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Types of iris control


The ability to control a camera’s iris opening plays an important role in image quality. An iris is used to maintain the optimum light level to the image sensor so that images can be sharp, clear and correctly exposed with good contrast and resolution. The iris can also be used to control the depth of field.

Iris control can be fixed or adjustable. Adjustable iris lenses can be manual or automatic (auto iris and P-Iris).

Fixed iris

In indoor environments where light levels may be constant, a fixed iris lens can be used. With fixed iris lenses, the iris opening cannot be adjusted and is fixed at a certain f-number. The camera can compensate for changes in the level of light by adjusting the exposure time or using gain.

Manual iris

With manual iris lenses, the iris can be adjusted by turning a ring on the lens to open or close the iris. This is not convenient in environments with changing light conditions, such as in outdoor surveillance applications.

Auto iris (DC and video)

There are two types of auto iris lenses: DC iris and video iris. Both have a motor-driven, automatically adjustable iris opening that responds to changes in light levels. Both also use an analog signal (often analog video signal) to control the iris opening. The difference between the two is where the circuitry to convert the analog signal into motor control signals is located. In a DC-iris lens, the circuit resides inside the camera; in a video iris, it is inside the lens.

In bright situations, a camera with an auto iris lens can be affected by diffraction and blurring when an iris opening becomes too small. This problem is especially prominent in megapixel and HDTV cameras since the pixels in the image sensors are smaller than standard resolution cameras. Therefore, the image quality is more dependent on getting the right iris opening (aperture). In order to optimize image quality, a camera needs to have control over the position of the iris opening. The problem with an auto iris lens is that this control cannot be made available to the camera or user.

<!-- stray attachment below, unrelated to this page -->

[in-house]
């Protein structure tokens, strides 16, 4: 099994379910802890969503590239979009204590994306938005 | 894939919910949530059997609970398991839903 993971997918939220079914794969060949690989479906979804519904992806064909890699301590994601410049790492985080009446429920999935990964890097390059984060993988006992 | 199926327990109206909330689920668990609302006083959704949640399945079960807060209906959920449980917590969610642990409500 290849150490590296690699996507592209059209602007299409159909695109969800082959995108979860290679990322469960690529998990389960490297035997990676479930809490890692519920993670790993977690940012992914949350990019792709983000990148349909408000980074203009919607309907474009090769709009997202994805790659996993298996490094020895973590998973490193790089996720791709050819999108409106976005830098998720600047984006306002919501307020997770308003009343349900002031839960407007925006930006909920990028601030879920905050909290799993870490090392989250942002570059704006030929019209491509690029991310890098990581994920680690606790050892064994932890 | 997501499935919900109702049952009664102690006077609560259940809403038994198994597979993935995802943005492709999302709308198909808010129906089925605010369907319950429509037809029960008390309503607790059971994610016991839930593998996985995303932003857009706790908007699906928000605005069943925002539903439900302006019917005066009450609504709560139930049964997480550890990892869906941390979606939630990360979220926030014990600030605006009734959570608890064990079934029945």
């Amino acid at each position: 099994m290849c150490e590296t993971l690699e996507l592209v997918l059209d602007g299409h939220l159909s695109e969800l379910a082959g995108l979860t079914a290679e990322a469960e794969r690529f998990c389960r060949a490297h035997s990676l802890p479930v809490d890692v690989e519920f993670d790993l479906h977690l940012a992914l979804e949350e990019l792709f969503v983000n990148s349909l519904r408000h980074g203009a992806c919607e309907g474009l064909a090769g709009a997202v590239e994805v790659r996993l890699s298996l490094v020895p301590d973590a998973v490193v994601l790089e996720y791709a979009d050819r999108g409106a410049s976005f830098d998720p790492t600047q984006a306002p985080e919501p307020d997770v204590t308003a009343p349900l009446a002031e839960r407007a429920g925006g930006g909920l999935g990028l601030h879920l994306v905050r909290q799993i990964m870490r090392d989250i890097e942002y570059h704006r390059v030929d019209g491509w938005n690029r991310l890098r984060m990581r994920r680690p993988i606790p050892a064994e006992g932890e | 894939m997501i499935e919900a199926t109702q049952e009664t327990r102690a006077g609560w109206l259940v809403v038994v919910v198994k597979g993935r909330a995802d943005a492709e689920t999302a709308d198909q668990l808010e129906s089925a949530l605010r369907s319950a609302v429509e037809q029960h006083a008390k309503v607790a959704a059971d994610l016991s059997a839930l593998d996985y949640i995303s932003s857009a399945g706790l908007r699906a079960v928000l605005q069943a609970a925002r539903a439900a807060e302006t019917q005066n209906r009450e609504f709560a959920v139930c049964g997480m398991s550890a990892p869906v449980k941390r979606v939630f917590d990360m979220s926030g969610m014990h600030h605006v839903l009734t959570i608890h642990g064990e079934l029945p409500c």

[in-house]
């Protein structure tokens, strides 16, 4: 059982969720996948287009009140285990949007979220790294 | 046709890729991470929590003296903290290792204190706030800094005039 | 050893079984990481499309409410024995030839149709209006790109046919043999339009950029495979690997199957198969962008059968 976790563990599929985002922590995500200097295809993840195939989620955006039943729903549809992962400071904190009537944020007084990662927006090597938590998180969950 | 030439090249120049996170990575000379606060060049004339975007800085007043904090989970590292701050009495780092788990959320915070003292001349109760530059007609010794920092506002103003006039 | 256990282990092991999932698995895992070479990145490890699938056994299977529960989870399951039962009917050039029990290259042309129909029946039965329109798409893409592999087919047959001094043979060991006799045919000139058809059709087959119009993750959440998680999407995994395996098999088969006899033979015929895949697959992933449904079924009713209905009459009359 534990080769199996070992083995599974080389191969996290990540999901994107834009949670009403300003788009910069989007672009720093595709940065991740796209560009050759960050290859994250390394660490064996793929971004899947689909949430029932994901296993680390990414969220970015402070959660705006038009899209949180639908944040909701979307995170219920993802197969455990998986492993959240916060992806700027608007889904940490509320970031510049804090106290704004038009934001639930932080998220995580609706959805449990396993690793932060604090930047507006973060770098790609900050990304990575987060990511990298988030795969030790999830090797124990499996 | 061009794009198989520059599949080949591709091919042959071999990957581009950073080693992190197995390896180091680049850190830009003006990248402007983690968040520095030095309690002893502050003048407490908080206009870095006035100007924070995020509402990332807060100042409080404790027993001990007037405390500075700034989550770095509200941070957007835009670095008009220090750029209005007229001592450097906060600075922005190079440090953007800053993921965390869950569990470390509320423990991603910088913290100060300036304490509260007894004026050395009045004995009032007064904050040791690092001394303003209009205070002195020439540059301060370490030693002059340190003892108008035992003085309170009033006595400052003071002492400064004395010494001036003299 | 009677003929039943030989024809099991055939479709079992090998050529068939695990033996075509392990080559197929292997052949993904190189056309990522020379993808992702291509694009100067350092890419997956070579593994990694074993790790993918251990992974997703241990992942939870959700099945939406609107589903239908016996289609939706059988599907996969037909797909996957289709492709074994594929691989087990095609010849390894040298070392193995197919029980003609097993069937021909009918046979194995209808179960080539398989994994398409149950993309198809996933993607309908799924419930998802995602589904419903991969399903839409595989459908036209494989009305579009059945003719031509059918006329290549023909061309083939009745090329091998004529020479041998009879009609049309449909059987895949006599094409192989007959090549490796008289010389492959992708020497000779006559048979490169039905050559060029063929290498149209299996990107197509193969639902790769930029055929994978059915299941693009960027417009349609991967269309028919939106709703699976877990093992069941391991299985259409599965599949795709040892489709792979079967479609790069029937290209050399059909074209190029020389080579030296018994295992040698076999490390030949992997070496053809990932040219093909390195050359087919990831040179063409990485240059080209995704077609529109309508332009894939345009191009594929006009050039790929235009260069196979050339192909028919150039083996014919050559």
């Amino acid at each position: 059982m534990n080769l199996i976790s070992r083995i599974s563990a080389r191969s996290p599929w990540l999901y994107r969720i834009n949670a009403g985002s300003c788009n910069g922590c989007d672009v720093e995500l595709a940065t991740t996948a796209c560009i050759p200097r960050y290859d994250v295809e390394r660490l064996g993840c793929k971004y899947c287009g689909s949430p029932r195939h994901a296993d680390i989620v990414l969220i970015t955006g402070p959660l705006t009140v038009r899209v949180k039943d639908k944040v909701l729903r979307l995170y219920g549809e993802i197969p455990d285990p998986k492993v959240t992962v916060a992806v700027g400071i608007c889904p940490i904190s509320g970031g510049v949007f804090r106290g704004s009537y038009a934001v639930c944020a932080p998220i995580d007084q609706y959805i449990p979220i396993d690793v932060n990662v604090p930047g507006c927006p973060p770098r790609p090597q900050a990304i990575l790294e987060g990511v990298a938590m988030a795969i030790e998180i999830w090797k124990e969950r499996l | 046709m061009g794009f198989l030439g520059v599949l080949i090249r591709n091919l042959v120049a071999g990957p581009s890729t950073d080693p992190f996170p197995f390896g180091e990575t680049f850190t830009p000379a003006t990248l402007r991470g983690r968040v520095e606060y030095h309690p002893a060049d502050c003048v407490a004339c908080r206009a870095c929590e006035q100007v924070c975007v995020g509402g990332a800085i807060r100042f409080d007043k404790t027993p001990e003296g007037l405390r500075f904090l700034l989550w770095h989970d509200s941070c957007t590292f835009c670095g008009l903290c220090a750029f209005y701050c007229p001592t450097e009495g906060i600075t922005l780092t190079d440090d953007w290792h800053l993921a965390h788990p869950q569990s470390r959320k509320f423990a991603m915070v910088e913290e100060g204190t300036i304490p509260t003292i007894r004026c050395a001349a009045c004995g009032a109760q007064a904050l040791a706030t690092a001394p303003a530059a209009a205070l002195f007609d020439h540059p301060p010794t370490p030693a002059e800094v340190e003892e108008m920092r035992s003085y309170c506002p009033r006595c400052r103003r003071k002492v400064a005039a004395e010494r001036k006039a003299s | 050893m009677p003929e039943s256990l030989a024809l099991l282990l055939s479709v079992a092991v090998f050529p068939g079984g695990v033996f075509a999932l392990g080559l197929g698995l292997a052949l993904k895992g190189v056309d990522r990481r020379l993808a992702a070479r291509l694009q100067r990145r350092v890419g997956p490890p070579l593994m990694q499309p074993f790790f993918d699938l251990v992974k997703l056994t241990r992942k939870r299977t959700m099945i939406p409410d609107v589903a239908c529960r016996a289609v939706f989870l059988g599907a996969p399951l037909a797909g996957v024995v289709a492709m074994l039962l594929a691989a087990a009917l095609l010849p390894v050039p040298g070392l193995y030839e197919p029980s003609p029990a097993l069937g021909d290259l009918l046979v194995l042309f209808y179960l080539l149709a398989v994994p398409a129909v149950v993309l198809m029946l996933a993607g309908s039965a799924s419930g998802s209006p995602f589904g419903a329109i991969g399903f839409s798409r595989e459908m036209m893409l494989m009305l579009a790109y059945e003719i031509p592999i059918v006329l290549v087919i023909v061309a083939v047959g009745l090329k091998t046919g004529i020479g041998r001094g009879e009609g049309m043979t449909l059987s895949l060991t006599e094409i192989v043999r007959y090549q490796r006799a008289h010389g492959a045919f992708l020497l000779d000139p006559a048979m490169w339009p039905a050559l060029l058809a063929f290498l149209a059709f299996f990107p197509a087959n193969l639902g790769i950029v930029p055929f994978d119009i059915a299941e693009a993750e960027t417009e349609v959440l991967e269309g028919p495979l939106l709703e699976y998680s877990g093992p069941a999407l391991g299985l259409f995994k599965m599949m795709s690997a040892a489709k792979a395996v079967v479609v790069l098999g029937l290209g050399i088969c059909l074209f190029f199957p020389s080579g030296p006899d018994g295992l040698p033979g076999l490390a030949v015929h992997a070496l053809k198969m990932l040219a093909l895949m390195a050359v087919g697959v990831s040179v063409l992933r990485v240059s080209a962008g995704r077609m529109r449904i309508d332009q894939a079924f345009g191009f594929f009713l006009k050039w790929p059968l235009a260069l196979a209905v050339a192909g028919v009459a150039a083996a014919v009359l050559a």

P-Iris

P-Iris lens from Kowa P-Iris is an automatic, precise iris control first developed by Axis Communications of Sweden and Kowa Company of Japan. It involves a P-Iris lens and specialized software that optimize image quality. The system is designed to address the shortcomings of an auto-iris lens. P-Iris provides improvements in contrast, clarity, resolution and depth of field.

Having good depth of field—where objects at different distances from the camera are in focus simultaneously—is important in the video monitoring of, for example, a long corridor or parking lot.

In bright situations, P-Iris limits the closing of the iris to avoid blurring (diffraction) caused when the iris opening becomes too small. This can typically happen in cameras that use DC-iris lenses in combination with megapixel sensors that have small pixels. Being able to avoid diffraction and at the same time benefit from an automatically controlled iris is highly valued in outdoor video surveillance applications.

A P-Iris lens uses a motor that allows the position of the iris opening to be precisely controlled. Together with software that is configured to optimize the performance of the lens and image sensor, P-Iris automatically provides the best iris position for optimal image quality in all lighting conditions.

In Axis network cameras with P-Iris, the user interface provides a scale of f-numbers that ranges between the widest and smallest iris opening. This feature enables the user to adjust the preferred iris position, which is the iris position used by the automatic control for most lighting conditions.

Automatic iris setting in Axis network camera user interface

P-Iris allows fixed network cameras to reach a new level of performance in image quality. The advanced iris control will be especially beneficial for megapixel/HDTV cameras and demanding video surveillance applications. P-Iris is expected to replace DC iris as the standard iris control for fixed network cameras.

Next topic: Image sensors

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